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dc.contributor.authorGolynker, Oxana-
dc.identifier.citationJournal of Social Welfare and Family Lawen
dc.description.abstractThis paper provides a critical assessment of the family-friendly reform of employment law in the UK. It begins with the analysis of the EU policies on work-life balance as the important context of the reform in the UK. The second part of the paper provides and outline of the family-friendly provisions introduced by the Labour and Coalition Governments between 1997 and 2015 and investigates the rationale behind the reform. The paper questions the consistency of the approach to the familyfriendly reform of employment law adopted by the Labour and Coalition governments. It argues that the economic rationale has underpinned the flexibility aspect of family-friendly agenda in both EU and UK policies. In its final part, the paper analyses the flaws in the regulation of family-friendly entitlements and argues that, without proper incentives and guarantees, the reform is unlikely to provide working parents and carers with a real choice and flexibility.en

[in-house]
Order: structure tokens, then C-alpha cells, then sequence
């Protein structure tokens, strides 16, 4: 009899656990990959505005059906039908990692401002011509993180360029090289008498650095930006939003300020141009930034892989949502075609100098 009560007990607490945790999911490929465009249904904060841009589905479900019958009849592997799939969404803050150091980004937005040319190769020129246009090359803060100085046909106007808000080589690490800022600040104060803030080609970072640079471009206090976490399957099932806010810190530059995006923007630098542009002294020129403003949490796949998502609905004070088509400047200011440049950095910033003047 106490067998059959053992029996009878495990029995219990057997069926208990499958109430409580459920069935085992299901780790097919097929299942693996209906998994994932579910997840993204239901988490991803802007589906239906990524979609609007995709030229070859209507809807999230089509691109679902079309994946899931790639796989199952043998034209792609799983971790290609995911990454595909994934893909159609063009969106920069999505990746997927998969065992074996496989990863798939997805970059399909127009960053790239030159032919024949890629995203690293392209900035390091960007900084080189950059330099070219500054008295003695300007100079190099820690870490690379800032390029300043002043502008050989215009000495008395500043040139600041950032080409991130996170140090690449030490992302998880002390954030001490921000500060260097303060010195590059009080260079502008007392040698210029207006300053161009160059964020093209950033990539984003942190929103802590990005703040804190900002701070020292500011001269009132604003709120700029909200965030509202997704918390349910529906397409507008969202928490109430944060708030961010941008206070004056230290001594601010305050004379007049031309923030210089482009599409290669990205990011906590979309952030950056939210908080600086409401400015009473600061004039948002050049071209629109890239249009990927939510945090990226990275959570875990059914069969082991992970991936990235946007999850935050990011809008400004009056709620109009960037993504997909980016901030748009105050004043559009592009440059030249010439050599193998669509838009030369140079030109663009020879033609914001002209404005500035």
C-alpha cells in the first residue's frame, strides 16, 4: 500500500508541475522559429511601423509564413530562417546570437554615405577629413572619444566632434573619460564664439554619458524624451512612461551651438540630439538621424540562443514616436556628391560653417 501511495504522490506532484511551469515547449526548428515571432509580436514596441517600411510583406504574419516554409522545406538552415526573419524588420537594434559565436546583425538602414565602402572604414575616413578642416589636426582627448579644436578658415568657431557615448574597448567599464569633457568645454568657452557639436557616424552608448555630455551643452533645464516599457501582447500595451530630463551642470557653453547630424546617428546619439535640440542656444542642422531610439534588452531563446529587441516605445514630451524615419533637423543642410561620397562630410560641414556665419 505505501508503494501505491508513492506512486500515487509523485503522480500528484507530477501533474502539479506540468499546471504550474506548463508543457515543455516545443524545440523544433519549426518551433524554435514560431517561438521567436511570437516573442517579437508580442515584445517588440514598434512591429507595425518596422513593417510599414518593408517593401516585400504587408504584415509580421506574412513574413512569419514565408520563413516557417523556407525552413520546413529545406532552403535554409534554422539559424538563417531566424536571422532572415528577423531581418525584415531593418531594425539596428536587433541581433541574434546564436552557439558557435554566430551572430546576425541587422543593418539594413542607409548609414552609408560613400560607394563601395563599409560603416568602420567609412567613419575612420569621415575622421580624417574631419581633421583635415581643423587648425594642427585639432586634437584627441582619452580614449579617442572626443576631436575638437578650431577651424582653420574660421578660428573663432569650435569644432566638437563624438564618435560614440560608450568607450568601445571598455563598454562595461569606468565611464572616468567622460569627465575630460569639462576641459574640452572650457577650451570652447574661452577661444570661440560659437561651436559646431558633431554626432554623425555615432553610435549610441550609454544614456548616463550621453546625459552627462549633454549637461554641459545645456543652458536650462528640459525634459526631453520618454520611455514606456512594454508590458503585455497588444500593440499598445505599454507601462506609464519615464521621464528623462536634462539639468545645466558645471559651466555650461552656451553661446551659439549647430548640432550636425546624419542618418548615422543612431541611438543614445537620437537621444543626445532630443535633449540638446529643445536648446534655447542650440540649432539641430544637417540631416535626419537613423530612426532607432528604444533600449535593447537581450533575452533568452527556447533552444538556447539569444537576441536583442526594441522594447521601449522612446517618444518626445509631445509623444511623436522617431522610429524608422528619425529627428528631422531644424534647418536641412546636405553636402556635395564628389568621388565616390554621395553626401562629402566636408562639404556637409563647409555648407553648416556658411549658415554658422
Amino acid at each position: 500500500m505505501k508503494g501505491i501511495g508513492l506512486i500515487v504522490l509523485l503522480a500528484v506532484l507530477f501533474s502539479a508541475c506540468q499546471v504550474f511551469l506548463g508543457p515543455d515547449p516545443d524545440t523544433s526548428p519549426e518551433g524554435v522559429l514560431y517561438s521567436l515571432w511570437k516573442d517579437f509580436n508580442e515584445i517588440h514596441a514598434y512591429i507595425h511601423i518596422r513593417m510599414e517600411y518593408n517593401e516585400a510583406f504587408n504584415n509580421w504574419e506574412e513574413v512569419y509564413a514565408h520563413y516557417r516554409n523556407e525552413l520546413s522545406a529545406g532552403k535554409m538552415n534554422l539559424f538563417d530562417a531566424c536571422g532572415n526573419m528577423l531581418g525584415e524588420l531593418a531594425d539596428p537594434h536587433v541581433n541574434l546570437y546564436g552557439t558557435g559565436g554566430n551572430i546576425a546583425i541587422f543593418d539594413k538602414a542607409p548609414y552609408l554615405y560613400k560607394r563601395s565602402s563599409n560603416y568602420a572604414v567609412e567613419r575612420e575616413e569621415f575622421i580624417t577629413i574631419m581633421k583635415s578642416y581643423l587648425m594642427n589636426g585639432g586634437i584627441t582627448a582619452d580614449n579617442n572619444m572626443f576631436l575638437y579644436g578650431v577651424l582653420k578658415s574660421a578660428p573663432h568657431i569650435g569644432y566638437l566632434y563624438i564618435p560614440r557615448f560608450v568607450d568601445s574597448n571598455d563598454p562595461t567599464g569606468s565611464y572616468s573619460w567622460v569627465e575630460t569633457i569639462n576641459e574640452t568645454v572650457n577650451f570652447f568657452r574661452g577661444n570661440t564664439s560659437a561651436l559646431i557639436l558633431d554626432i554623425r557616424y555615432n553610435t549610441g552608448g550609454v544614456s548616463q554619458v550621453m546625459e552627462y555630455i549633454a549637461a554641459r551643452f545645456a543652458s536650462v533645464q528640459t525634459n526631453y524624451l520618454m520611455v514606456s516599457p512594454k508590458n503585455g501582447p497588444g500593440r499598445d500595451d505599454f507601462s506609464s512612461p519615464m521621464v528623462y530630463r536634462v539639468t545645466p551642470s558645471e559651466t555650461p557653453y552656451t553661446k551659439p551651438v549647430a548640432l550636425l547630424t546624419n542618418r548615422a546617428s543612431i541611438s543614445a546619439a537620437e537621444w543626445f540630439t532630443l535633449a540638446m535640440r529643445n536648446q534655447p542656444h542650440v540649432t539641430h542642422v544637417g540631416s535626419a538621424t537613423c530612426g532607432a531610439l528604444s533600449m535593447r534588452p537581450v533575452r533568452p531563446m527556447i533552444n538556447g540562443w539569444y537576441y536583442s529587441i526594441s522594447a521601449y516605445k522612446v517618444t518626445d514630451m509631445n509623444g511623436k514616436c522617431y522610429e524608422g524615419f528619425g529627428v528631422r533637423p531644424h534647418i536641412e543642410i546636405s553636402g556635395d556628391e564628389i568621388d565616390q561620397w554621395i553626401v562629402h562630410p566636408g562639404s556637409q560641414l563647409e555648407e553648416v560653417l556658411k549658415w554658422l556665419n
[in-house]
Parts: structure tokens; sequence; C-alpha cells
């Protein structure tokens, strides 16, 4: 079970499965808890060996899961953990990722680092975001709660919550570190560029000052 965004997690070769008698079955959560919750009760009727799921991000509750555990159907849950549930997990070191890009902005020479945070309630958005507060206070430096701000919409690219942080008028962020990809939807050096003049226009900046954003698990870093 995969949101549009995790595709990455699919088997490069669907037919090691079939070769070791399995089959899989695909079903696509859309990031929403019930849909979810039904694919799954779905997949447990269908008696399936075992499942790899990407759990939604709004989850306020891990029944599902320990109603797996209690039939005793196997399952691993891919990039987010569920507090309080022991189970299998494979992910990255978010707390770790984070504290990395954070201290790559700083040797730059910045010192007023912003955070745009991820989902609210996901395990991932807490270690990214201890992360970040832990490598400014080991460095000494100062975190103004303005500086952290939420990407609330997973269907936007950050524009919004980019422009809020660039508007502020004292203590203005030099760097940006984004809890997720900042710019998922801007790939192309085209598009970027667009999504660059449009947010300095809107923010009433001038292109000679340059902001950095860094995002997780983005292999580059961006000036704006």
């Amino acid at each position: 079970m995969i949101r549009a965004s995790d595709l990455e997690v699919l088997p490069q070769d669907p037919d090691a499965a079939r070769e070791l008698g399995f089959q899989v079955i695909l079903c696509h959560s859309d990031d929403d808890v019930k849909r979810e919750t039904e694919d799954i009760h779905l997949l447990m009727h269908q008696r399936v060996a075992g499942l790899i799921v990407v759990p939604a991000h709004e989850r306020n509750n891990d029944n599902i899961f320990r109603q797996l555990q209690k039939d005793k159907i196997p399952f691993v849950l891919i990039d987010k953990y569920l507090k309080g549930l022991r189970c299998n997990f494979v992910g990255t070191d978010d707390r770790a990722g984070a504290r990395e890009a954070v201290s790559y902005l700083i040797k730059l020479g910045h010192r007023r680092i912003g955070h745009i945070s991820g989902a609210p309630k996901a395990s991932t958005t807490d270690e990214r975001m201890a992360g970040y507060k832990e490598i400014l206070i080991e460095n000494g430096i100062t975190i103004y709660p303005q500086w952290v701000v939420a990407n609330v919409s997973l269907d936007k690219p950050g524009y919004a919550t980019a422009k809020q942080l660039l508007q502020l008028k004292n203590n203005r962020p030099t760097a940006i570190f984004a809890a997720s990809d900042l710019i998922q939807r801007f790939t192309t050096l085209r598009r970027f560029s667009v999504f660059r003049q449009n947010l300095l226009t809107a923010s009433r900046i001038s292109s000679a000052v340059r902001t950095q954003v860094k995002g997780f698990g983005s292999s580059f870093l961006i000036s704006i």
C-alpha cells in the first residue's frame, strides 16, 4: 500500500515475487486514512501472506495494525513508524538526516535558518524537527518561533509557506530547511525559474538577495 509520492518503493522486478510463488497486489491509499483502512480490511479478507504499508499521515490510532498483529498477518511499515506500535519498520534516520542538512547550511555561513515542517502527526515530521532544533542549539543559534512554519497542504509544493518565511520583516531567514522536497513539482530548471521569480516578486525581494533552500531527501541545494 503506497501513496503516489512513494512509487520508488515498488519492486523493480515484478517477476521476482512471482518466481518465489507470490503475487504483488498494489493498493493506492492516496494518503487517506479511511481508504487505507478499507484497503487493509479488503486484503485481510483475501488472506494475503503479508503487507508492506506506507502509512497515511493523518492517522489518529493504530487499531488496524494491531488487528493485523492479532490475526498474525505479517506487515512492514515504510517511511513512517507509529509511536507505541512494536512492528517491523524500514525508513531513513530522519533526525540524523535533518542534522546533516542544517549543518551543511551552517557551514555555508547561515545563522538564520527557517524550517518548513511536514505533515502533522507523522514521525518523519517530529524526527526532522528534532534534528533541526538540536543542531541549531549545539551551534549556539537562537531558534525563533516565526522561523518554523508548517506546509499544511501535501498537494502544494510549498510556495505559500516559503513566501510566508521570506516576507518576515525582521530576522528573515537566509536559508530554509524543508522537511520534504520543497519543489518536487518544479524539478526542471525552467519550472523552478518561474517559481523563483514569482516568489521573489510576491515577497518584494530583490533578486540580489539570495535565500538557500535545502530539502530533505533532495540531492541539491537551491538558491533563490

dc.publisherTaylor & Francisen
dc.rightsArchived with reference to SHERPA/RoMEO and publisher website. The Version of Record of this manuscript has been published and is available in Journal of Social Welfare and Family Law 13 October 2015
dc.subjectreconciliation of work and family lifeen
dc.subjectshared parental leaveen
dc.subjectchoice and flexibilityen
dc.titleFamily-friendly reform of employment law in the UK: an overstretched flexibilityen
dc.typeJournal Articleen
pubs.organisational-group/Organisation/COLLEGE OF ARTS, HUMANITIES AND LAWen
pubs.organisational-group/Organisation/COLLEGE OF ARTS, HUMANITIES AND LAW/School of Lawen
Appears in Collections:Published Articles, School of Law

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